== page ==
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Computer and Information Science » Human-Computer Interaction » "Reviews, Refinements and New Ideas in Face Recognition", book edited by Peter M. Corcoran, ISBN 978-953-307-368-2, Published: July 27, 2011 under CC BY-NC-SA 3.0 license. © The Author(s).

Chapter 15

Face Recognition without Identification

By Anne Cleary
DOI: 10.5772/18714

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Face Recognition without Identification

Anne M. Cleary1

1. Introduction

Most people have had the experience of recognizing a person’s face as familiar despite failing to identify who the person is or where the person was seen before. Many domains of research have aimed to study this phenomenon; thus, there exist many research paradigms for attempting to tap it in laboratory settings. Among these paradigms are dual-process recognition memory paradigms within the recognition memory literature (e.g., Yonelinas, 2002), feeling-of-knowing paradigms within the metacognition literature (Koriat, 1995), and face identification paradigms within the more general face recognition literature (e.g., Burton, Bruce & Hancock, 1999).

2. Dual process methods of studying recognition memory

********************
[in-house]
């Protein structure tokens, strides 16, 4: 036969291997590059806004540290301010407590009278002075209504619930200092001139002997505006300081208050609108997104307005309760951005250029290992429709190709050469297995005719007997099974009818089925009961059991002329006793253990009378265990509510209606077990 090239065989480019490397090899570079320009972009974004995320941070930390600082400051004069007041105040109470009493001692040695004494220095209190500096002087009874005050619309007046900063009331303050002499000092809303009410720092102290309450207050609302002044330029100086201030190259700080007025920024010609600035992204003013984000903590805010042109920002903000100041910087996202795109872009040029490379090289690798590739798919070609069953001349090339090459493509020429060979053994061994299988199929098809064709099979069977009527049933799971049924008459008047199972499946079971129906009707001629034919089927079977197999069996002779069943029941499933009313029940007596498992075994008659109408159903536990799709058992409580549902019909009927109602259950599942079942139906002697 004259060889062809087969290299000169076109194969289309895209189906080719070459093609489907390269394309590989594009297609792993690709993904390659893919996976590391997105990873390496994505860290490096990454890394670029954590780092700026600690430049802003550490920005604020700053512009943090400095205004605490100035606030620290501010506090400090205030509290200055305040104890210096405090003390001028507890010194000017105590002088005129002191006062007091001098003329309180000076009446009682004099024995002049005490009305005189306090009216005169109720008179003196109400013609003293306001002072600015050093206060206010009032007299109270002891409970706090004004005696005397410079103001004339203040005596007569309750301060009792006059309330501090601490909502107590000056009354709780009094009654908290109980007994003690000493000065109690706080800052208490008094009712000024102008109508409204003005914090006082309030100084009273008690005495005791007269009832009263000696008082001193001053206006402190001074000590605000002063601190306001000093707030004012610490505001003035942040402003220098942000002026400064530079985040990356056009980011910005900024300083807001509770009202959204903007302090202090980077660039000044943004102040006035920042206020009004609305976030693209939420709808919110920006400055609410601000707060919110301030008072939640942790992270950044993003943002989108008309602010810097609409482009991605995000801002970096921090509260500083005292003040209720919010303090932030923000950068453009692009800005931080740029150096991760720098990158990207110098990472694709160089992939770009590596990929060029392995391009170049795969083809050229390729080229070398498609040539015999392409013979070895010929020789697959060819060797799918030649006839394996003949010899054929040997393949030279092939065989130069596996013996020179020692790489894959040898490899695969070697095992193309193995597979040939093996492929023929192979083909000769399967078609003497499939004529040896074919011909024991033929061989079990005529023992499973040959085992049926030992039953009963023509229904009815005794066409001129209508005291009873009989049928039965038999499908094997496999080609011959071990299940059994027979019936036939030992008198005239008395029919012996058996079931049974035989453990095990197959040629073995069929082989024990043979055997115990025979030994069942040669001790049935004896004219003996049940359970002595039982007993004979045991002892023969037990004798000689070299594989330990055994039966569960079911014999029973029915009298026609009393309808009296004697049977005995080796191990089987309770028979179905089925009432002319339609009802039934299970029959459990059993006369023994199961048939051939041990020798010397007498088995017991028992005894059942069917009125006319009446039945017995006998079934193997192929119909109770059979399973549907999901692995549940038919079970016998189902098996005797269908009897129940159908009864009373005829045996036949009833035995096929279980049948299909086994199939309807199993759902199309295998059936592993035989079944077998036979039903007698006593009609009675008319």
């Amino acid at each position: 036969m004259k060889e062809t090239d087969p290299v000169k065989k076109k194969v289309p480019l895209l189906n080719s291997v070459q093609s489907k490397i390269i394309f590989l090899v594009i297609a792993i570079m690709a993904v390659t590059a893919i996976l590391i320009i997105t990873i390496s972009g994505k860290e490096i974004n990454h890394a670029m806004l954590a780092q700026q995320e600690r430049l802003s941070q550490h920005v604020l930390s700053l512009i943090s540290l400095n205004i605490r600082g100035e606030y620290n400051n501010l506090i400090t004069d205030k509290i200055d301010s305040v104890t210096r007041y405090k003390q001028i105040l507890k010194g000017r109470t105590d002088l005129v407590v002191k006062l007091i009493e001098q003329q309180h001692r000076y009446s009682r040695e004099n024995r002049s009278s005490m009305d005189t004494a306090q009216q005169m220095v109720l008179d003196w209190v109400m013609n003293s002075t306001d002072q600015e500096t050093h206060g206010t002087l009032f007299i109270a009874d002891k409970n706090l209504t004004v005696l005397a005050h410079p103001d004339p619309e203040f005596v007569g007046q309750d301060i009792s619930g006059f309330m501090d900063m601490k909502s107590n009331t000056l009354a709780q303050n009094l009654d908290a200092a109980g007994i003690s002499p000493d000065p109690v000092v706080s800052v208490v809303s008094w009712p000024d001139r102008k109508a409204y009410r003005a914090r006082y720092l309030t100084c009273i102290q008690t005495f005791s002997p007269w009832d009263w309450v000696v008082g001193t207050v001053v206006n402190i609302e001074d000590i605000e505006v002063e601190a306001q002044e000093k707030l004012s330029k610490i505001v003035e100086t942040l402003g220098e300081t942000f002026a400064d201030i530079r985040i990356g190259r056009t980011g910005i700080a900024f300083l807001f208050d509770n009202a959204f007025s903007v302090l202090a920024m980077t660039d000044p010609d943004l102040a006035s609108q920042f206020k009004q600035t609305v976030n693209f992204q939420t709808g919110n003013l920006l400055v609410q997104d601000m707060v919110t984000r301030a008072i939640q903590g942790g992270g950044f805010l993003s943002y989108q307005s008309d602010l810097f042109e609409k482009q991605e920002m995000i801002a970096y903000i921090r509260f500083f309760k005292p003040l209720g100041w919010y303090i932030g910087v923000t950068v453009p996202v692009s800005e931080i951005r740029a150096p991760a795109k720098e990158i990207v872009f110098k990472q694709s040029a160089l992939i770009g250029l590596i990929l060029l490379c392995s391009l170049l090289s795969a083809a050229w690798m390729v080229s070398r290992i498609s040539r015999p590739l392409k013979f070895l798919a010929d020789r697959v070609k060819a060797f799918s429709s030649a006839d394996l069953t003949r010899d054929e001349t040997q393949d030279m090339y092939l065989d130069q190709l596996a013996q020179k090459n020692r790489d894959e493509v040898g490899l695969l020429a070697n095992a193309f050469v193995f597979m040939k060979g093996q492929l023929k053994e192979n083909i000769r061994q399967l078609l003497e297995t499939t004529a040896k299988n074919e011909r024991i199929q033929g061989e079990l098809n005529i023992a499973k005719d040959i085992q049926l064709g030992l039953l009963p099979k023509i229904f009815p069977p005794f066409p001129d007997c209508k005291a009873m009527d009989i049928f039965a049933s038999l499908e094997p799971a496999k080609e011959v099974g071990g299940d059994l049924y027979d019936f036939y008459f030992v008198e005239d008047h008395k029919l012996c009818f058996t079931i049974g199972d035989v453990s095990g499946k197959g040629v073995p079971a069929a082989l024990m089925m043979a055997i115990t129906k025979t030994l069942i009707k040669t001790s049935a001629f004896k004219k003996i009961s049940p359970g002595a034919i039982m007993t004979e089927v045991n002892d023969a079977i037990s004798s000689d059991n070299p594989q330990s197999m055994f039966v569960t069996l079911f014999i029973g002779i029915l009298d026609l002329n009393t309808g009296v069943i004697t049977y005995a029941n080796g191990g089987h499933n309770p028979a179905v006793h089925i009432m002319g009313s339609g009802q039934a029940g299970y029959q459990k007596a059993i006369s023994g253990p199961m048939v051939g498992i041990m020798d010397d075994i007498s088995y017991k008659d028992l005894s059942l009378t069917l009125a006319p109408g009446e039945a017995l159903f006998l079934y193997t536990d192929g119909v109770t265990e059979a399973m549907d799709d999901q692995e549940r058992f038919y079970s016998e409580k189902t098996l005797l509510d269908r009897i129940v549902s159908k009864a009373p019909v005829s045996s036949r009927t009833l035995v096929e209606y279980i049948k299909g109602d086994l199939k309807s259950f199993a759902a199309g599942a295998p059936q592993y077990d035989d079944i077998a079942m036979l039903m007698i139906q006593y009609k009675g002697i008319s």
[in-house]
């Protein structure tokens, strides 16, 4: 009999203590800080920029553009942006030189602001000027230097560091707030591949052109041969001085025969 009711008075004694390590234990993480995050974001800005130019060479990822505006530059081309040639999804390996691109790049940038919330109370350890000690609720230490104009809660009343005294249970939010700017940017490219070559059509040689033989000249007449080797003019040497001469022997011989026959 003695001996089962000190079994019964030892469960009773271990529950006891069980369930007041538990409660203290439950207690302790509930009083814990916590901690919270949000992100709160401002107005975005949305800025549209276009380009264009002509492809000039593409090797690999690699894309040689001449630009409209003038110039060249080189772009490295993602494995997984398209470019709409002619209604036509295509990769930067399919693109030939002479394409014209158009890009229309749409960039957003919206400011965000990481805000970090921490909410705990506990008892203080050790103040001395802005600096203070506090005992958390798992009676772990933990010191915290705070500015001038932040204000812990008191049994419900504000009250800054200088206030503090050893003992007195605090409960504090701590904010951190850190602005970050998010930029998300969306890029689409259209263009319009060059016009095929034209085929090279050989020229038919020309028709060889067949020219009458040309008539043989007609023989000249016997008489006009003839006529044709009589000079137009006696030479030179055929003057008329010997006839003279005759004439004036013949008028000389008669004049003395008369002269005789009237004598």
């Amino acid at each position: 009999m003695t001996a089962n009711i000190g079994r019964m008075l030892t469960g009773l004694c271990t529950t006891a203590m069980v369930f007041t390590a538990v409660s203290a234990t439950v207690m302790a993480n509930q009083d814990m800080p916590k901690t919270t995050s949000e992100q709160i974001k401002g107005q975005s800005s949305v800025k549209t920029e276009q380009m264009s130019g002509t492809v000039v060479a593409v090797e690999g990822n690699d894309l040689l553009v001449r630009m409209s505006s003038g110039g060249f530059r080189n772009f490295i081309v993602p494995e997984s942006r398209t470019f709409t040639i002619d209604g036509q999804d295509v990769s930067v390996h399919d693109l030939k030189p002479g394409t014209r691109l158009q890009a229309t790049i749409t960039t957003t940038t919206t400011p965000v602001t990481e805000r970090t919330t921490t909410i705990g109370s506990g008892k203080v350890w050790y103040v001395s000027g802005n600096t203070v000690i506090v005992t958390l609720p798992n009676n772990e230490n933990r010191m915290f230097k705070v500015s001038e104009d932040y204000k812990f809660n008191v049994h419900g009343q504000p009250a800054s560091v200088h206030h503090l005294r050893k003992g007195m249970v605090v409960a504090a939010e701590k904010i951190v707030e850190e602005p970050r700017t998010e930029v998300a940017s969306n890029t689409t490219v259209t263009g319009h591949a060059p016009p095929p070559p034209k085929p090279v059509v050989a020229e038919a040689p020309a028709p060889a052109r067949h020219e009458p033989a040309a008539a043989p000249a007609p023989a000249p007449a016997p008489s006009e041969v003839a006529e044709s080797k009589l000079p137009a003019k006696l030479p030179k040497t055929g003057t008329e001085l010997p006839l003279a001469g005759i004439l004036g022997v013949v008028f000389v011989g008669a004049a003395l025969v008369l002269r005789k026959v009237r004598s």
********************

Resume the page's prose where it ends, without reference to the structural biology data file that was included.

2.1. Familiarity-based recognition

Recognition memory is the type of memory that enables people to determine that they have experienced something previously. Dual process theories of recognition memory hold that it can be based on either of two processes: Recollection or familiarity (see Diana et al., 2006, or Yonelinas, 2002, for reviews). Recollection-based recognition occurs when one recognizes having experienced something before based on the retrieval of specifics about the prior occurrence. For example, one might pass someone on the sidewalk and recognize that the person has been seen before by calling to mind the specific instance in which the person was seen before: This person was the receptionist at the dentist the other day. In contrast, familiarity-based recognition occurs when one recognizes having experienced something before based only on a gut feeling or sense about the situation. For example, one might pass someone on the sidewalk and only recognize that the person is familiar without recalling where that person was seen before. The person simply seems familiar.